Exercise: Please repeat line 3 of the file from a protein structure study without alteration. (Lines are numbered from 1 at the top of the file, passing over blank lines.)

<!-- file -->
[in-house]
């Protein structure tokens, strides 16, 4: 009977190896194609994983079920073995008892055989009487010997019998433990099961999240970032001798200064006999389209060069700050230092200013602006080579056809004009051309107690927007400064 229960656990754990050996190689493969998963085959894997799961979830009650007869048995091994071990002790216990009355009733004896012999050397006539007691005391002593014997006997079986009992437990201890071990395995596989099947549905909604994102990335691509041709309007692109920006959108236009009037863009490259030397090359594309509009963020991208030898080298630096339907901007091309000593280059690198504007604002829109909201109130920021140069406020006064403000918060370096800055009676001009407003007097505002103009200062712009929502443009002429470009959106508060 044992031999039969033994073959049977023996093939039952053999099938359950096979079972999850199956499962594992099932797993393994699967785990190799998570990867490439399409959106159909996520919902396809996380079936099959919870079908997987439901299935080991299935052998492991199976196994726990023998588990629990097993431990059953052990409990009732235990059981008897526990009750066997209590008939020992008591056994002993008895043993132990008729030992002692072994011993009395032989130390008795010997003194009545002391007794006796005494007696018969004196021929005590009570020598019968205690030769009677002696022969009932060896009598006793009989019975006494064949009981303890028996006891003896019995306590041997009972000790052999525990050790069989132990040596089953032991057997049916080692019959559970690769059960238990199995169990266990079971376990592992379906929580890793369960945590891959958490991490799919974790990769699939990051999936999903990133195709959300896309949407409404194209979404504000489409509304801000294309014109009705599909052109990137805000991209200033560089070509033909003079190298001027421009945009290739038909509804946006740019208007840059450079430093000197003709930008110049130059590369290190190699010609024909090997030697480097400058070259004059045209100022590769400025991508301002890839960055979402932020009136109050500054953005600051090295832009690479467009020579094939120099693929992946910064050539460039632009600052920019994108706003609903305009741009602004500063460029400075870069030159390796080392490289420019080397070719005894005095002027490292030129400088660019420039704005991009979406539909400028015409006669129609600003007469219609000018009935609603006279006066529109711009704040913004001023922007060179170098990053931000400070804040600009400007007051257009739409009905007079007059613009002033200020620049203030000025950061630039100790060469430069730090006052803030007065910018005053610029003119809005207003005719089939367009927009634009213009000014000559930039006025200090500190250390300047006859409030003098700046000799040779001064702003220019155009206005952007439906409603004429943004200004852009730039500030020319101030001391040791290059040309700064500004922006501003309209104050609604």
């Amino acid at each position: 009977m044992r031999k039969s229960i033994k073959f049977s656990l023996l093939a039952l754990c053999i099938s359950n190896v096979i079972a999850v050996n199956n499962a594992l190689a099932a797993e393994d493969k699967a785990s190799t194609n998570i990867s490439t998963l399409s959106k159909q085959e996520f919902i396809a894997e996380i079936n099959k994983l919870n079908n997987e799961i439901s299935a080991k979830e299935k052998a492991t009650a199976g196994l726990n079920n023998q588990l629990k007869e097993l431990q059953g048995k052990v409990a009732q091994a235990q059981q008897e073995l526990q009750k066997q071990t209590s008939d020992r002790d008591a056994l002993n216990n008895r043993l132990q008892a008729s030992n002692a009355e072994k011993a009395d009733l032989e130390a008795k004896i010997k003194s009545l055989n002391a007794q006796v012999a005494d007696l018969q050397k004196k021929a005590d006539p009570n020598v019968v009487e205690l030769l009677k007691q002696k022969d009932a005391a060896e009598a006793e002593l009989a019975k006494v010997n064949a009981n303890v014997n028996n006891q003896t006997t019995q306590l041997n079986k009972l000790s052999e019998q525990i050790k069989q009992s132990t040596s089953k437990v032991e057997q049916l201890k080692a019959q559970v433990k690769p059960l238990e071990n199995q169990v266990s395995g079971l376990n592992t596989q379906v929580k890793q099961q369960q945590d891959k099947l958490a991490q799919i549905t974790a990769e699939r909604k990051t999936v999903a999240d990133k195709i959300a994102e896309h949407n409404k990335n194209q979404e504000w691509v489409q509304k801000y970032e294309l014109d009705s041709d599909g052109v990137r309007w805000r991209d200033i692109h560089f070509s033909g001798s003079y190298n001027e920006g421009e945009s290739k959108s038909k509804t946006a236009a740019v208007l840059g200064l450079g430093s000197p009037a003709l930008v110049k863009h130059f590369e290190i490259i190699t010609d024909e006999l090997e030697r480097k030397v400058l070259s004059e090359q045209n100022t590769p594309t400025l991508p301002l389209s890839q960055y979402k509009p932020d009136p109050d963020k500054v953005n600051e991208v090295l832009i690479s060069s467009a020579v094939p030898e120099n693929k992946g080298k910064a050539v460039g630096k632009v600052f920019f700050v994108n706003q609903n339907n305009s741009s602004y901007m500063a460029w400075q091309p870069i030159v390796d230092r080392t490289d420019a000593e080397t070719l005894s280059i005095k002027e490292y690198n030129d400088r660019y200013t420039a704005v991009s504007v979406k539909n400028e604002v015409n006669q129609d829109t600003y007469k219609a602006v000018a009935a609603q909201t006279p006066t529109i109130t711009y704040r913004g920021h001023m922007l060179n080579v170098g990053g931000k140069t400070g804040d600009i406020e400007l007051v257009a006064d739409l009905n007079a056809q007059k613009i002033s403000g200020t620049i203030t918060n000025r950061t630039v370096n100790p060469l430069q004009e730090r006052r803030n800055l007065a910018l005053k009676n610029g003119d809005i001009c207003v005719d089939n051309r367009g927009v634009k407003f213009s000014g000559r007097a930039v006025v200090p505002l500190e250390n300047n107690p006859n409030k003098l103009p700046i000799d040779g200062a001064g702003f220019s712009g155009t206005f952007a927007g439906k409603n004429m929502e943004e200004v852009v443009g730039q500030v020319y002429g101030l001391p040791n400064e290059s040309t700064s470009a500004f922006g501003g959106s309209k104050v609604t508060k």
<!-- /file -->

């Amino acid at each position: 009977m044992r031999k039969s229960i033994k073959f049977s656990l023996l093939a039952l754990c053999i099938s359950n190896v096979i079972a999850v050996n199956n499962a594992l190689a099932a797993e393994d493969k699967a785990s190799t194609n998570i990867s490439t998963l399409s959106k159909q085959e996520f919902i396809a894997e996380i079936n099959k994983l919870n079908n997987e799961i439901s299935a080991k979830e299935k052998a492991t009650a199976g196994l726990n079920n023998q588990l629990k007869e097993l431990q059953g048995k052990v409990a009732q091994a235990q059981q008897e073995l526990q009750k066997q071990t209590s008939d020992r002790d008591a056994l002993n216990n008895r043993l132990q008892a008729s030992n002692a009355e072994k011993a009395d009733l032989e130390a008795k004896i010997k003194s009545l055989n002391a007794q006796v012999a005494d007696l018969q050397k004196k021929a005590d006539p009570n020598v019968v009487e205690l030769l009677k007691q002696k022969d009932a005391a060896e009598a006793e002593l009989a019975k006494v010997n064949a009981n303890v014997n028996n006891q003896t006997t019995q306590l041997n079986k009972l000790s052999e019998q525990i050790k069989q009992s132990t040596s089953k437990v032991e057997q049916l201890k080692a019959q559970v433990k690769p059960l238990e071990n199995q169990v266990s395995g079971l376990n592992t596989q379906v929580k890793q099961q369960q945590d891959k099947l958490a991490q799919i549905t974790a990769e699939r909604k990051t999936v999903a999240d990133k195709i959300a994102e896309h949407n409404k990335n194209q979404e504000w691509v489409q509304k801000y970032e294309l014109d009705s041709d599909g052109v990137r309007w805000r991209d200033i692109h560089f070509s033909g001798s003079y190298n001027e920006g421009e945009s290739k959108s038909k509804t946006a236009a740019v208007l840059g200064l450079g430093s000197p009037a003709l930008v110049k863009h130059f590369e290190i490259i190699t010609d024909e006999l090997e030697r480097k030397v400058l070259s004059e090359q045209n100022t590769p594309t400025l991508p301002l389209s890839q960055y979402k509009p932020d009136p109050d963020k500054v953005n600051e991208v090295l832009i690479s060069s467009a020579v094939p030898e120099n693929k992946g080298k910064a050539v460039g630096k632009v600052f920019f700050v994108n706003q609903n339907n305009s741009s602004y901007m500063a460029w400075q091309p870069i030159v390796d230092r080392t490289d420019a000593e080397t070719l005894s280059i005095k002027e490292y690198n030129d400088r660019y200013t420039a704005v991009s504007v979406k539909n400028e604002v015409n006669q129609d829109t600003y007469k219609a602006v000018a009935a609603q909201t006279p006066t529109i109130t711009y704040r913004g920021h001023m922007l060179n080579v170098g990053g931000k140069t400070g804040d600009i406020e400007l007051v257009a006064d739409l009905n007079a056809q007059k613009i002033s403000g200020t620049i203030t918060n000025r950061t630039v370096n100790p060469l430069q004009e730090r006052r803030n800055l007065a910018l005053k009676n610029g003119d809005i001009c207003v005719d089939n051309r367009g927009v634009k407003f213009s000014g000559r007097a930039v006025v200090p505002l500190e250390n300047n107690p006859n409030k003098l103009p700046i000799d040779g200062a001064g702003f220019s712009g155009t206005f952007a927007g439906k409603n004429m929502e943004e200004v852009v443009g730039q500030v020319y002429g101030l001391p040791n400064e290059s040309t700064s470009a500004f922006g501003g959106s309209k104050v609604t508060k």